He was there on the sidelines cheering as much as a man on crutches can without toppling over but deep down Josh McGuire wondered whether his sideline stint in Queensland's record-breaking win in Game Three last year would be his last.
Having been a member of the Maroons for the first two games of the series, McGuire was confined to the role of cheerleader in the decider having ruptured his Achilles tendon while playing for the Broncos against the Knights.
Eleven months on and he has come back a smarter and leaner player than before and said that the lure of another Queensland jersey was a major motivator throughout the torturous rehabilitation process.
"In retrospect you can look back now and have a bit of a joke about it but when you're a young footballer you don't know when you're going to have your last opportunity to play Origin footy," McGuire told NRL.com.
"I was more filthy that it was taken away from me because of injury and not because of anything else.
"I didn't want to end on that note. I didn't want my football career to go backwards after that.
"I feel like I'd just started to reach a level in my career where I knew I could improve and I could be better.
"I was just really filthy on the world at the start to be honest. I wanted to come back and I wanted to prove to myself that I could play at this level and be comfortable here and play some good footy.
"It made me want to train hard and have a big year and this was definitely my goal coming back this year, to hopefully get an opportunity to play in Origin again and then once I get here hopefully keep my spot."
Such has been McGuire's start to the season with the Broncos that the 26-year-old first earned a maiden Test appearance with the Kangaroos before being named by coach Kevin Walters in the Queensland team for Game One on Tuesday night.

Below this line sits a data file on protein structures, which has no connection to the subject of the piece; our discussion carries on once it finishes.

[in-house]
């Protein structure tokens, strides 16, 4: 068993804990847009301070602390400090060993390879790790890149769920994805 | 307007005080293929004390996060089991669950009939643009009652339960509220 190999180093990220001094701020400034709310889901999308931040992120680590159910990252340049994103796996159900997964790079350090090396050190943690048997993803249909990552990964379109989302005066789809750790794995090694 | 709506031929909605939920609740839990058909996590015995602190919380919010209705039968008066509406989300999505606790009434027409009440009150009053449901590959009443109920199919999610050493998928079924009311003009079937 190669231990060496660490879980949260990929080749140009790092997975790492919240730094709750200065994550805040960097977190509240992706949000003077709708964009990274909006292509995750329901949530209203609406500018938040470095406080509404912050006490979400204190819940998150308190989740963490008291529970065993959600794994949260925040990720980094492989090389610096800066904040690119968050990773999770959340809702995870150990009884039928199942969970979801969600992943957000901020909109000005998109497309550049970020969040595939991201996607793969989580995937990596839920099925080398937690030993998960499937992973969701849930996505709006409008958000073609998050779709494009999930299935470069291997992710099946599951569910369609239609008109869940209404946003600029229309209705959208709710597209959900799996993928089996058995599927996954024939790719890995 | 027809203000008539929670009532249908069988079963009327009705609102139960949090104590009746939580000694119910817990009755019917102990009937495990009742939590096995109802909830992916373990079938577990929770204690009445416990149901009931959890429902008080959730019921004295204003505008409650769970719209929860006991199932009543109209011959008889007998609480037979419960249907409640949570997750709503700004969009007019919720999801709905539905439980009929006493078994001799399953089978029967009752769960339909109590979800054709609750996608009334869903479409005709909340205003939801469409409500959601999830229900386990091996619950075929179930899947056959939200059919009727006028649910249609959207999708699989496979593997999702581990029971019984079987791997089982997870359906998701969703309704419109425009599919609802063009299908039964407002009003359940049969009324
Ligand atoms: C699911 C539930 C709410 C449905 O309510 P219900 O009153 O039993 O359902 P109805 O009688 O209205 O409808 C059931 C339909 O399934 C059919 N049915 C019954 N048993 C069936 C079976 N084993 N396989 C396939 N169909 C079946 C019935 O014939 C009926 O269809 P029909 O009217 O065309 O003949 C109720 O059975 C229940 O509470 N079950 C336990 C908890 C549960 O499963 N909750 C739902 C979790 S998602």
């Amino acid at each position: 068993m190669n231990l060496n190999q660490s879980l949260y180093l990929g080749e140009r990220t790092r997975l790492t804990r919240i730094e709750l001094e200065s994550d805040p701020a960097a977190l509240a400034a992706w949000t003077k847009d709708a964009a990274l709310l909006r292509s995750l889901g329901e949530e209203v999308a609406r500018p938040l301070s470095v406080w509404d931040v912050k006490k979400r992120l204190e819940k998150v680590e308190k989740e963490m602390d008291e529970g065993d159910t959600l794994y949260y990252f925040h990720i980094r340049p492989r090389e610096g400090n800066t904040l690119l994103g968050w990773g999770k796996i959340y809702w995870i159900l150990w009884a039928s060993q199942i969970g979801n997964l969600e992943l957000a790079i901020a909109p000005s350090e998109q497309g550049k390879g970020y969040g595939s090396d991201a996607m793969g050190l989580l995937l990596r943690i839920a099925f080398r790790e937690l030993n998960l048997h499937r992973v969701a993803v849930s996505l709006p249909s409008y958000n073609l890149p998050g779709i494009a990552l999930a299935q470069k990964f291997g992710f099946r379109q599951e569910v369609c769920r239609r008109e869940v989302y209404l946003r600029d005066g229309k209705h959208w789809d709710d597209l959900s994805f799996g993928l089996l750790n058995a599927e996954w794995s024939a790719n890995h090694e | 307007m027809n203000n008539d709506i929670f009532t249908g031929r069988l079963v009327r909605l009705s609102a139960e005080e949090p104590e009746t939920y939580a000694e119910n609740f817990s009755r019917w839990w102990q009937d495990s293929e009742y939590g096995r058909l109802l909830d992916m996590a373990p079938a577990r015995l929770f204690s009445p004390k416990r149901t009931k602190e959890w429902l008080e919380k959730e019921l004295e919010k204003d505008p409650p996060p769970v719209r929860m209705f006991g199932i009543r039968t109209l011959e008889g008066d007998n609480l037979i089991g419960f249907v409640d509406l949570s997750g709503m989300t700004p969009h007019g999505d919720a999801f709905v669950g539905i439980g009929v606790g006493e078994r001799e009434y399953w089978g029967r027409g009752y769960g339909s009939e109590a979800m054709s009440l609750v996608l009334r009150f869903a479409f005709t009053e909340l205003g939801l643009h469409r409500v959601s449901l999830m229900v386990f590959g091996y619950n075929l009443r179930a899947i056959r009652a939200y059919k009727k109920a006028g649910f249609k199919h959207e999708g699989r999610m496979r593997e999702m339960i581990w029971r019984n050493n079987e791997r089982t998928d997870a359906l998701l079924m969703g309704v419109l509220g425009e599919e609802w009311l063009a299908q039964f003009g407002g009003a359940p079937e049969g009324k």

For teammates such as Corey Parker who had seen him come back from adversity with such determination, selection in representative teams served as recognition for his dedication to his training.
"I was probably as excited as he was when I found out he was in the Australian team," Parker said.
"They're just goals and achievements that as individuals you try and set yourself so for him to achieve that, I was really happy for him.
"He's 26 years old now and I still think he's got his best footy in front of him.
"The way the game has changed in terms of the interchange suits him, he's got a big engine for a front rower, he's very strong and he's quick."
Now a father of two, McGuire said that having his daughter Maiya to take his mind off his recovery and the support of his wife Tanyssa helped him to mentally cope with having his footy career put temporarily on hold as the Broncos went all the way to the Telstra Premiership Grand Final.
"Home life probably got me through it to be honest," said McGuire.
"My family is the most important thing to me and I can't thank them enough for being patient with me because there were good days and bad days but I look back now and it was all worth it.
"I was thinking about playing at the highest level because you want to give your family the best you can and playing at the highest level is only going to help your worth at market and how you are as a player.
"I want to provide for my family and give them the best possible upbringing for both my kids and my wife."